An argument I offer in the book and in the brief says, "Here are these four flows, and they have to be kept in balance: not too much security, not too little; not too much energy, not too little; not too much movement of people, not too little; and there's always got to be enough flow of money."
Not everybody in the Pentagon likes your briefing because implicit in what you're saying is that the old way of viewing threats is no longer [valid.] During the Cold War, Kissinger and company were concerned about the rising power of the Soviet Union and the threat it posed. But what you're saying is, "No, [great power conflict] is not the problem now. Let's not worry about China." Explain that.
The argument I make is that nuclear weapons, in coming into being and in their capacity to destroy the entire planet, basically end war among great powers. It's taken us a long time to understand this; it defied our sense of understanding across the Cold War. There has been no war between two great powers since the Second World War and the invention of nukes. It took us a long time to even come to that understanding vis-á-vis the Soviets and the concept of "mutual assured destruction," that nukes were for having, not for using.
If you add that [understanding] to arguments that have been around for a long time, stretching all the way back to the earliest forms and periods of globalization around the beginning of the twentieth century, then you're talking about, "Yes, there is such a growing economic connectivity between these great economies that if you add nukes on top of that, it rules out the concept of zero-sum war, meaning I can attack you and I can benefit from that, and you will lose."
Once you get that understanding, and you get past the competition and the bipolar stand-off with the Soviets, then you start looking around the world and you start saying, "Hey, if you're developing, if you're synchronizing progressively your internal rule sets, your political, economic, legal, social, with the emerging global rule sets that define the global economy and its spread, then you should be naturally an ally and not naturally an opponent." So it puts China on one side of the ledger as opposed to the other.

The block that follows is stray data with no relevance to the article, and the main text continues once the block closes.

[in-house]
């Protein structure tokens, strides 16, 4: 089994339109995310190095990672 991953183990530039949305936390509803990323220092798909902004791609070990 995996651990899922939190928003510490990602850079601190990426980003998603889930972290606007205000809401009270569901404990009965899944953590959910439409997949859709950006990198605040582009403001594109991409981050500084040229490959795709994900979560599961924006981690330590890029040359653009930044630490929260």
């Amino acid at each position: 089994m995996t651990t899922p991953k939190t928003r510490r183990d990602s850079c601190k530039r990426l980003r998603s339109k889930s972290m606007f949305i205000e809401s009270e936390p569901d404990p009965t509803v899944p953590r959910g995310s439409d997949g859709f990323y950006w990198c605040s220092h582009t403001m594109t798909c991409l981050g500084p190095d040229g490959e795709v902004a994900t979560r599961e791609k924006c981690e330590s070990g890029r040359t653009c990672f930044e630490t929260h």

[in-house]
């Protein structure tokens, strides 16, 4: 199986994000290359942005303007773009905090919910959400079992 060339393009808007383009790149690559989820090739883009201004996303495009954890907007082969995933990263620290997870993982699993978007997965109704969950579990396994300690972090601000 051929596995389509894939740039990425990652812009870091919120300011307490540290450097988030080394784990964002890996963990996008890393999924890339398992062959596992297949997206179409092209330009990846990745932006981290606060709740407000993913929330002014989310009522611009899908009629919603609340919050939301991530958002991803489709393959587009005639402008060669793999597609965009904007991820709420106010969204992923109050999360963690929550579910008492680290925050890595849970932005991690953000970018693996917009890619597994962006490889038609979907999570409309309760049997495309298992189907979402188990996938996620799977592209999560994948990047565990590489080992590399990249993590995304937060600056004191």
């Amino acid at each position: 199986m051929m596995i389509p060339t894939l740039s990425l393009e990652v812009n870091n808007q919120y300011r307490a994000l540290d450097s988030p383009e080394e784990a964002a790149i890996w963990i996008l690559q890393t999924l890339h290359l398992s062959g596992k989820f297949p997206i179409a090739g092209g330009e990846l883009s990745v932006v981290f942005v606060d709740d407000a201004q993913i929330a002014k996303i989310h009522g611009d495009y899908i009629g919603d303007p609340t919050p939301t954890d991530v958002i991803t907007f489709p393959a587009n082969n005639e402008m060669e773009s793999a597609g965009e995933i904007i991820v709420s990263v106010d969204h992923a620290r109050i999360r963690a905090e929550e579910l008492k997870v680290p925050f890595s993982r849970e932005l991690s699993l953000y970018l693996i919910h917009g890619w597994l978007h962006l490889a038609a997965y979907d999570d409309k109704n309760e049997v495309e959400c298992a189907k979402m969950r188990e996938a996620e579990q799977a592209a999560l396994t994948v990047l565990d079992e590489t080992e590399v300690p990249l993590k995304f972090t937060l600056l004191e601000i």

The historical argument is that China's rise at the beginning of the twenty-first century [is] very much like America's rise at the beginning of the twentieth century -- or is it like Germany's rise at the beginning of the twentieth century? We're sort of the U.K. or the Britain or our era, and so the real choice for America is, do we look at China as a rising United States, somebody we can bring into the larger community, and mentor, and integrate with militarily over time? Or are they a threat that we're ultimately going to have to deal with?
My argument is that it all depends on how much China increases the connectivity between its public and the outside world. To the extent that it does so, it's going to create naturally a pluralistic momentum in their political system. I see that connectivity expanding hugely, across the last five years especially. All signs are it's going to increase in the future, so much so that I argue that you can hedge against the possibility of China becoming a threat with a modicum of your force, and on that basis free up the rest of the resources to deal with the real security issues of our age, which are going to be global terrorism, failed states, and shrinking this gap that I described.